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BMW Blog got the chance to have an exclusive 10 minute interview with BMW Motorsport Boss Dr. Mario Theissen on the 2010 Petit Le Mans race day. In this interview, Dr. Theissen talks about the American Le Mans Series, customer cars for endurance races in Europe, the World Touring Car Championship and now DTM and the MINI-Prodrive WRC effort.
Andrew Murphy(AM): You are, in a sense, the CEO of BMW Motorsport, and have a lot of important decisions coming up with BMW moving toward production series racing after leaving Formula One. Obviously, the M3 GT programs and the WTCC have been successful – from your perspective, how are things progressing?
Mario Theissen(MT): Well, when the decision came to pull out of F1, we first had to look what was immediately available to us. Luckily, we had just started the ALMS involvement and the board decision to pull out of F1 included the focus on production car racing and focusing on the M3 as the M3 it is the icon of the M brand. So that is what we wanted to do and we had the right car with the M3 GT2, so it was an easy decision to expand on this program and continue here in the U.S., and run a parallel program in Europe, including the big 24 hour races.
So, that was an easy decision, but then we had to think about the immediate future and long-term future, and based on the M3, the discussion of DTM (Deutsche Tourenwagen Masters) came up. So far, we’ve also rejected the idea of re-entering DTM for mainly one reason: it is mainly a German or European series with cars that cannot run anywhere else. Our production car philosophy has always been to design develop a car that can be raced by a works team or customer teams in series’ worldwide.
Our request to DTM was that if you can achieve (with the regulations) that these cars are eligible in other series, then we are onboard. So that’s what is currently happening. DTM is in talks with Japanese Super GT and American racing organizers as well, and it looks quite promising that the future DTM cars of 2012 can be raced in Asia and America as well. This is the basis for us to decide on such a program. The final decision hasn’t be made yet, but I expect it soon and for it to be positive. If that goes on, we have a very strong program for the future and we will have to design and develop the car – which we have already started and this would be the core pillar of our racing in the future covering many markets and positioning the M3 for what it is – the ultimate sports car from BMW.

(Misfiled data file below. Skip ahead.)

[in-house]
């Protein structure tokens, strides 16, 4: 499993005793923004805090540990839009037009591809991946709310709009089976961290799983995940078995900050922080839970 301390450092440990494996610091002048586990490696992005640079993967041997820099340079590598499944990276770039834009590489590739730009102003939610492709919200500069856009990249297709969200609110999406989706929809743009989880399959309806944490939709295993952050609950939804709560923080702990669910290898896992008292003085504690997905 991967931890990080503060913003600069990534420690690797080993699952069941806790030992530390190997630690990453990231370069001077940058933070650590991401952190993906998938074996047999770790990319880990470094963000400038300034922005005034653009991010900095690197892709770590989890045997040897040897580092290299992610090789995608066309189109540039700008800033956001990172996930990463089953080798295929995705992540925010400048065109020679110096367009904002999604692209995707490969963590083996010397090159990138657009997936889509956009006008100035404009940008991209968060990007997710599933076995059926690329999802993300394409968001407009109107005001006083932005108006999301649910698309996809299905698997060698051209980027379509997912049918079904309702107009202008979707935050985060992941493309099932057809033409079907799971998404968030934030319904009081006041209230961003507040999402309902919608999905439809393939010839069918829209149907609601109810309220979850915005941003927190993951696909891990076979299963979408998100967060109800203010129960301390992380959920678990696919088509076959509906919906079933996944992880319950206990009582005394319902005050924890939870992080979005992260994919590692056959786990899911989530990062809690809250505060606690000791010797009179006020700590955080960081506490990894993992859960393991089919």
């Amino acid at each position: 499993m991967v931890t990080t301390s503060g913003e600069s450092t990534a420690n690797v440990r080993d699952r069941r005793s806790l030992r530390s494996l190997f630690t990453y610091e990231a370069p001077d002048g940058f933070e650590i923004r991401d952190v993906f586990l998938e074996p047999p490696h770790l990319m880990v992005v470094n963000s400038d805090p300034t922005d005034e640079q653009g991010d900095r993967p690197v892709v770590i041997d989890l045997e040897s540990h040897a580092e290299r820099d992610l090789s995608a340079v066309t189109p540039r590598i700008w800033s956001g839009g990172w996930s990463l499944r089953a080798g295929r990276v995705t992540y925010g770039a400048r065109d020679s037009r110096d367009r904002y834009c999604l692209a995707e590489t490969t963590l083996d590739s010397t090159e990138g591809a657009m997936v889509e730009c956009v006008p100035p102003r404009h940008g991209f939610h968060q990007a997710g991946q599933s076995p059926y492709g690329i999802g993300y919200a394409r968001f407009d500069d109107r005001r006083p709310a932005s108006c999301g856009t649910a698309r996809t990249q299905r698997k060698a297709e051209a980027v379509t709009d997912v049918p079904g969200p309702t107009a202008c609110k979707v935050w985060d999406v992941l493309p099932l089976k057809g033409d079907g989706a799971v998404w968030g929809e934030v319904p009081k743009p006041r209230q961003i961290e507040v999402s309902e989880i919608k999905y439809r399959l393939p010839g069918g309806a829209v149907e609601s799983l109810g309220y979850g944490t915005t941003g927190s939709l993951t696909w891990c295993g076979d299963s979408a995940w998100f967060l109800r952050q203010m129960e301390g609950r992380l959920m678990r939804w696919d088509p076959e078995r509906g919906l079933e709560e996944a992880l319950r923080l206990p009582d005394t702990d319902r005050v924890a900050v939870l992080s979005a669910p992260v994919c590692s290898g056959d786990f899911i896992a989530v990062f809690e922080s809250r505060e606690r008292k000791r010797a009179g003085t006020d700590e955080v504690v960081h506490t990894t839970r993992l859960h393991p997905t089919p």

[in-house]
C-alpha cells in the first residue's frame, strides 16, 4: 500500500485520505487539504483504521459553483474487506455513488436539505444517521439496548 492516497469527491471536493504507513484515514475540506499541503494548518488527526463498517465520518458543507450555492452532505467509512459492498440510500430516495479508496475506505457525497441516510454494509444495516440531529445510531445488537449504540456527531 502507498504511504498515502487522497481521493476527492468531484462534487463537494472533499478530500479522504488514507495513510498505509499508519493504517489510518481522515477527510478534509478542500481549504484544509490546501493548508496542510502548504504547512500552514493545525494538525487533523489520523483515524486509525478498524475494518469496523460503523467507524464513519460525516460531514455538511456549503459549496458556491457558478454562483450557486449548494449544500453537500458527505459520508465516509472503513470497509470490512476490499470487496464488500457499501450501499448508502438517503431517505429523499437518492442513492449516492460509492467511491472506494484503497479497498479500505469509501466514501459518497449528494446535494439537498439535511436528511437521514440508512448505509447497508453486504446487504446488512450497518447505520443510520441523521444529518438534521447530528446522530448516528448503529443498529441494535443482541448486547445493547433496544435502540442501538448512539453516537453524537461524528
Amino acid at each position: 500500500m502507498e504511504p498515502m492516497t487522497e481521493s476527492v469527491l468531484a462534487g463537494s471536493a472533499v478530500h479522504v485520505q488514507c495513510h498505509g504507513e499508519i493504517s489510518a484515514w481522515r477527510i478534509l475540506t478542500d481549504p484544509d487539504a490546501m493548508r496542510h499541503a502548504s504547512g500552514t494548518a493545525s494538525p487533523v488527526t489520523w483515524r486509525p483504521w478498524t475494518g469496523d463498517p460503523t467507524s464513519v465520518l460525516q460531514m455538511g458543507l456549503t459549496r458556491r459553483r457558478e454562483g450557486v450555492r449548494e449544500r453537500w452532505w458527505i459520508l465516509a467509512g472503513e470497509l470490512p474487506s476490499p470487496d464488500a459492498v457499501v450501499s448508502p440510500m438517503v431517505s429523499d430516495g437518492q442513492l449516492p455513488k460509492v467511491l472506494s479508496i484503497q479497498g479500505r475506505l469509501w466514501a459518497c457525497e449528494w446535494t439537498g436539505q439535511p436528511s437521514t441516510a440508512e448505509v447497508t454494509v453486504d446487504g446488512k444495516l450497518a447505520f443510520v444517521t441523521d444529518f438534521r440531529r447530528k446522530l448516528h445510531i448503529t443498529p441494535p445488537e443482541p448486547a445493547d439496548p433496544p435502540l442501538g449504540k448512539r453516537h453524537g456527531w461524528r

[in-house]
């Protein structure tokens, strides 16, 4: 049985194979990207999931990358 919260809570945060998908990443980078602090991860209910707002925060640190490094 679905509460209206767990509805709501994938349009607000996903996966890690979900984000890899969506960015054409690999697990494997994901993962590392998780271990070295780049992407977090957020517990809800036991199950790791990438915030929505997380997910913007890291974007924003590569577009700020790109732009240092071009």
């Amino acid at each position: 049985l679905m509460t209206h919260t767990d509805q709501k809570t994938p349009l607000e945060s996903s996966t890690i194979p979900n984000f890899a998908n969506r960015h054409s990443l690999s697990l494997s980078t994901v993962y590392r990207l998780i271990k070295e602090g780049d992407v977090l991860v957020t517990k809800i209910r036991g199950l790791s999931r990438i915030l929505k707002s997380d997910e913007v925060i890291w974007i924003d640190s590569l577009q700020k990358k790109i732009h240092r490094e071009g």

Apart from that, we have always supported touring car racing and the original form was tin-top cars and we are going to continue to do this. No decision has been made on the future works entry for WTCC, but we have decided to make cars and powertrains available for the European regulations next year and we have offered very attractive packages to our customer teams already to re-fit the original 320Si with the future powertrain.
AM: And that’s the 4 cylinder, turbocharged 1.6 liter engine?
MT: Yes, the 4 cylinder DI (direct injection) turbo and it will be available for our current teams early next year so that they’ll be available to enter the first round of the WTCC next season. And then step-by-step we will be able to supply other customers as well.
So this takes us to the MINI program because the MINI WRC will use the same power plant. This makes it very efficient for us and makes a lot of sense to develop such an engine.